He also practiced as a Barrister and Solicitor in South Australia for a number of years.
Lecturer in Law, The University of Queensland
I am a lecturer in law at the TC Beirne School of Law at the University of Queensland, with research interests spanning environmental law, climate change adaptation, and coastal ecosystem protection. I undertook my postdoctoral research with the Global Change Institute at the University of Queensland, focussed on legal issues surrounding sea-level rise and flooding. I work extensively with colleagues from science, and my work has a strong multidisciplinary character.
Accredited Practising Dietitian; Associate Lecturer in Nutrition and Dietetics, Flinders University
Kacie completed a Bachelor of Nutrition and Dietetics (Honours) at Flinders University in 2008 and PhD at University of Adelaide and CSIRO in 2014. Professional practice has included rural Dietitian, Clinical Dietitian, Private Practice and Community and Residential Aged Care Dietitian. Returned to Department of Nutrition and Dietetics at Flinders University in 2013 as a Research Fellow working across various research projects related to ageing and vascular health. Actively involved in state chapters of professional societies including Treasurer of Dietitians Association of Australia and Executive Member of Nutrition Society of Australia.
Kamel’s research focuses on non-market strategy, strategic failure and renewal, international business strategy, and internationalisation strategies of emerging markets firms.
He has co-edited or co-authored five books and published over 70 scholarly articles. His research has been published in leading strategy and international business journals including Strategic Management Journal, Journal of Management Studies, Academy of Management Perspectives, and Journal of International Business Studies.
Kamel serves as Co-Editor-in Chief of the International Journal of Management Reviews.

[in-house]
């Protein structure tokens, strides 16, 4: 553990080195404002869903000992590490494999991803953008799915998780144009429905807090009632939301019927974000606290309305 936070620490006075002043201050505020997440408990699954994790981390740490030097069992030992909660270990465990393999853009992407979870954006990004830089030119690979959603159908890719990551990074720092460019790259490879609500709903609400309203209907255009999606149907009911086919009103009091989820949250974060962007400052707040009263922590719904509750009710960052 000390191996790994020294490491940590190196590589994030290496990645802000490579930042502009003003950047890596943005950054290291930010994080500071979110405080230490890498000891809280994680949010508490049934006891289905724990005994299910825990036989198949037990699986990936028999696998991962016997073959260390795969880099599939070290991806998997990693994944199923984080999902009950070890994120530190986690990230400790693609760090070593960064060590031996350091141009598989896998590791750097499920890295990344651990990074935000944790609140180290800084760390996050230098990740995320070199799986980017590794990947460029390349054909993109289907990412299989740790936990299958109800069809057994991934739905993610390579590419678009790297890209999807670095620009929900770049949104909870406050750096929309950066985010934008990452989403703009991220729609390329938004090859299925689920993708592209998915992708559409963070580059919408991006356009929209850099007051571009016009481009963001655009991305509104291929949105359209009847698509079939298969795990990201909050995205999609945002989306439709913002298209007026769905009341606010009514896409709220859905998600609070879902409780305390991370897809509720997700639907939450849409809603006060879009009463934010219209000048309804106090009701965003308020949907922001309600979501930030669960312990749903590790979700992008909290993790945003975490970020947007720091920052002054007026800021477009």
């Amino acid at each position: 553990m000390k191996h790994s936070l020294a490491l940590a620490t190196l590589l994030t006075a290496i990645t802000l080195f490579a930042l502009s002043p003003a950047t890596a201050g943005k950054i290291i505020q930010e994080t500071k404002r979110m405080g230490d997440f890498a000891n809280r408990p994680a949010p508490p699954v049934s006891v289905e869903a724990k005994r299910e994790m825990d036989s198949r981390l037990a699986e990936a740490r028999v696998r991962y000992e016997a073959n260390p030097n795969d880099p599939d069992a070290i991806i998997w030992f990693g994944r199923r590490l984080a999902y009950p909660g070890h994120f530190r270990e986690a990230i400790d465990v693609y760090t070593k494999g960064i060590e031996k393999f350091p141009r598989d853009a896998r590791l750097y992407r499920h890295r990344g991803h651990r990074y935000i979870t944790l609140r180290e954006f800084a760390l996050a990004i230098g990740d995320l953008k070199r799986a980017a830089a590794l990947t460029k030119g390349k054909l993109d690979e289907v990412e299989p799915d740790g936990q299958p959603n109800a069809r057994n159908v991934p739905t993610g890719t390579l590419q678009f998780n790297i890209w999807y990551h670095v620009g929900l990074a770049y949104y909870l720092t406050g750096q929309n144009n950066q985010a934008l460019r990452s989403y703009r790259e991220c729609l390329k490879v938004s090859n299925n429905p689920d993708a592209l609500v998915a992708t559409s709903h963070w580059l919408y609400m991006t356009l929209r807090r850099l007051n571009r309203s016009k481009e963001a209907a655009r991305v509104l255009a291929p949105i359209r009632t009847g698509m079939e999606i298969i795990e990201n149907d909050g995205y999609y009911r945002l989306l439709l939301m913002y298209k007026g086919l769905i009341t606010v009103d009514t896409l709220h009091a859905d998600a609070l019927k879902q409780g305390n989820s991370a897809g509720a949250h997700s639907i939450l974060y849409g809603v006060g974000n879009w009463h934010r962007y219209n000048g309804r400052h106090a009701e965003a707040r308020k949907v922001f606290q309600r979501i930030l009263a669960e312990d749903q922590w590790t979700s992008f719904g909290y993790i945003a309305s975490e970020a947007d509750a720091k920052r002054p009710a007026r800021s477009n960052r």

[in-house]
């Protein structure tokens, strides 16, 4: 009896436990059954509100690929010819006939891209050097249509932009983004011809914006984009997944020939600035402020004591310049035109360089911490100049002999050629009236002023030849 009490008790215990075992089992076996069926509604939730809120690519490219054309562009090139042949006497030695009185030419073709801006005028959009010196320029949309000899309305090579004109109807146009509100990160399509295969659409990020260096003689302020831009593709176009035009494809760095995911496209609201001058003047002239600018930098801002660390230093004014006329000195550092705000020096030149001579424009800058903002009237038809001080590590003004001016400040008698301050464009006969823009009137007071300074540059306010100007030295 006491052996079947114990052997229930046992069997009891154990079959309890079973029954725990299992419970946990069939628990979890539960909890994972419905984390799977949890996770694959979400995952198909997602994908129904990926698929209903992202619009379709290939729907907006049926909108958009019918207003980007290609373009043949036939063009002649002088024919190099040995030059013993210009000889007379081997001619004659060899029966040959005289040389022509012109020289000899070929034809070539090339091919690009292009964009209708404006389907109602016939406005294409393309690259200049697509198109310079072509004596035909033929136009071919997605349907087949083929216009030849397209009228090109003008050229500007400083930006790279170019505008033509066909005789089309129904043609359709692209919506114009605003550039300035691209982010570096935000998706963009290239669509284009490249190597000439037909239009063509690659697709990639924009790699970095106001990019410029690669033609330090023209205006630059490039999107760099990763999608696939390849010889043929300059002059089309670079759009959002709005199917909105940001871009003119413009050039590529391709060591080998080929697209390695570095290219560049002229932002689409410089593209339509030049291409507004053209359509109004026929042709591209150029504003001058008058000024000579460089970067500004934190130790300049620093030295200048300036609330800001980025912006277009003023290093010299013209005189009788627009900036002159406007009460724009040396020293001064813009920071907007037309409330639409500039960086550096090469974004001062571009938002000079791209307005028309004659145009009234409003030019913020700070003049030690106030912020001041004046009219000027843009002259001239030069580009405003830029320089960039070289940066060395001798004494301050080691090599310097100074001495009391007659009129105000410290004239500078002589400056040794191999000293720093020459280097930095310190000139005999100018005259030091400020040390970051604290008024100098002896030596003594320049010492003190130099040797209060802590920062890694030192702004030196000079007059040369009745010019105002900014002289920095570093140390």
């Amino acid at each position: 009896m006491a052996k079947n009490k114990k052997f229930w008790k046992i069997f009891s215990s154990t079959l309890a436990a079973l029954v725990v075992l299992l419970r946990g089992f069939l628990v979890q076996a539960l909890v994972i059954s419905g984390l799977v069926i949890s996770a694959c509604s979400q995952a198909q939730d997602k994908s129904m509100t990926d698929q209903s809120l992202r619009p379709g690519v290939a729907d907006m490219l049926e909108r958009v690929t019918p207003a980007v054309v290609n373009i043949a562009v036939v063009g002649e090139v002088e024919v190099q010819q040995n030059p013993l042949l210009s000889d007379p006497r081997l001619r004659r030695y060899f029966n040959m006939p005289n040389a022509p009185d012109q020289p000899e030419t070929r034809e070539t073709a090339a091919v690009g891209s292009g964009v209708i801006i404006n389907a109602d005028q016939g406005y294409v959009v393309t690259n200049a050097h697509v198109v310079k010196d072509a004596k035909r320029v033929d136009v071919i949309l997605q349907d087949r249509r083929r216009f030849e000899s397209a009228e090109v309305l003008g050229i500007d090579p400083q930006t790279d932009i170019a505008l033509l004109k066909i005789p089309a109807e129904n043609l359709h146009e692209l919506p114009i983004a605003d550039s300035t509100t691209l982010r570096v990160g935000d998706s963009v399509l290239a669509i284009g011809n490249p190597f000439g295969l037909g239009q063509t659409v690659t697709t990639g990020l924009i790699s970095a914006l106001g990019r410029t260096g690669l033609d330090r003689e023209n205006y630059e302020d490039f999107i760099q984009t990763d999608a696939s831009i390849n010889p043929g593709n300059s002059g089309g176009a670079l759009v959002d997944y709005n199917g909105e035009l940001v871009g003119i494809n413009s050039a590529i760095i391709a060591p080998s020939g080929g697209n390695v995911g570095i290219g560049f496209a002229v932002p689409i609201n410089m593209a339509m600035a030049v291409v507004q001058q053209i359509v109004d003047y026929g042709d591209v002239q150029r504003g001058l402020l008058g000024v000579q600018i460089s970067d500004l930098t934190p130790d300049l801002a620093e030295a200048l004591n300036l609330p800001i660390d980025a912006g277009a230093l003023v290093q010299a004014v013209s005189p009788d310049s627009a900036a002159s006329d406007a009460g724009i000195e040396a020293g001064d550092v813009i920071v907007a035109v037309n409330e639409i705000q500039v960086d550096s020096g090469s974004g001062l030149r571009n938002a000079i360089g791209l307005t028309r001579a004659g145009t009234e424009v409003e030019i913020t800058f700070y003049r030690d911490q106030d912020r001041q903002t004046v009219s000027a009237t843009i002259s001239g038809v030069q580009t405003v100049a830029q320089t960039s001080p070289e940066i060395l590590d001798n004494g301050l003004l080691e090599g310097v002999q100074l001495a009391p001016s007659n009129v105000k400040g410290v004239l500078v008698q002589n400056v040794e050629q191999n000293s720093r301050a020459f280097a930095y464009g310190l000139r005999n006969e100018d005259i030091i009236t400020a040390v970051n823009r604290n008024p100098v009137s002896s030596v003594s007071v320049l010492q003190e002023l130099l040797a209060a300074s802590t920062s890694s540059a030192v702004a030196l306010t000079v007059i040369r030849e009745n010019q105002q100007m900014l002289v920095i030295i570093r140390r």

Professor of Political Science, Case Western Reserve University
Karen Beckwith is the Flora Stone Mather Professor in the Department of Political Science at Case Western Reserve University. She received her B.A. from the University of Kentucky (1972) and her M.A. and Ph.D. from Syracuse University (1977, 1982). Teaching primarily in the areas of US politics, political movements, and women, gender, and politics, she has special interests in the United States and West Europe, particularly Britain and Italy.
Professor Beckwith’s current research includes projects on 1) how social movements respond to loss; 2) gendered competition in party leadership contests in parliamentary democracies; and 3) patterns of women’s appointments to cabinet posts in North America and West Europe. For the latter research she was awarded the 2012 Carrie Chapman Catt Prize for Research on Women and Politics. In 2013, she was honored by the Midwest Women’s Caucus for Political Science as the Outstanding Professional Scholar.
In the spring term of 2014, Professor Beckwith was the Fulbright-Scotland Visiting Professor at the Institute for Advanced Studies in the Humanities at the University of Edinburgh, where she worked on her project What’s New? Institutional Transformation and Women’s Political Representation. During that time, she spoke at several British and European universities, and she concluded her Fulbright Professorship by interviewing Members of the Scottish Parliament about the forthcoming referendum on Scottish independence.
Professor Beckwith is Lead Editor of a new series of books to be published by Cambridge University Press: Cambridge Studies in Gender and Politics, with Christina Wolbrecht (University of Notre Dame) and Lisa Baldez (Dartmouth College). She was the founding editor, with Lisa Baldez (Dartmouth College), of Politics & Gender, the journal of the Women and Politics Research Section of the American Political Science Association.
Author of numerous scholarly articles, she is the co-editor of Political Women and American Democracy (Cambridge University Press, 2008) and Women’s Movements Facing the Reconfigured State (Cambridge, 2003), and author of American Women and Political Participation (Greenwood Press, 1986).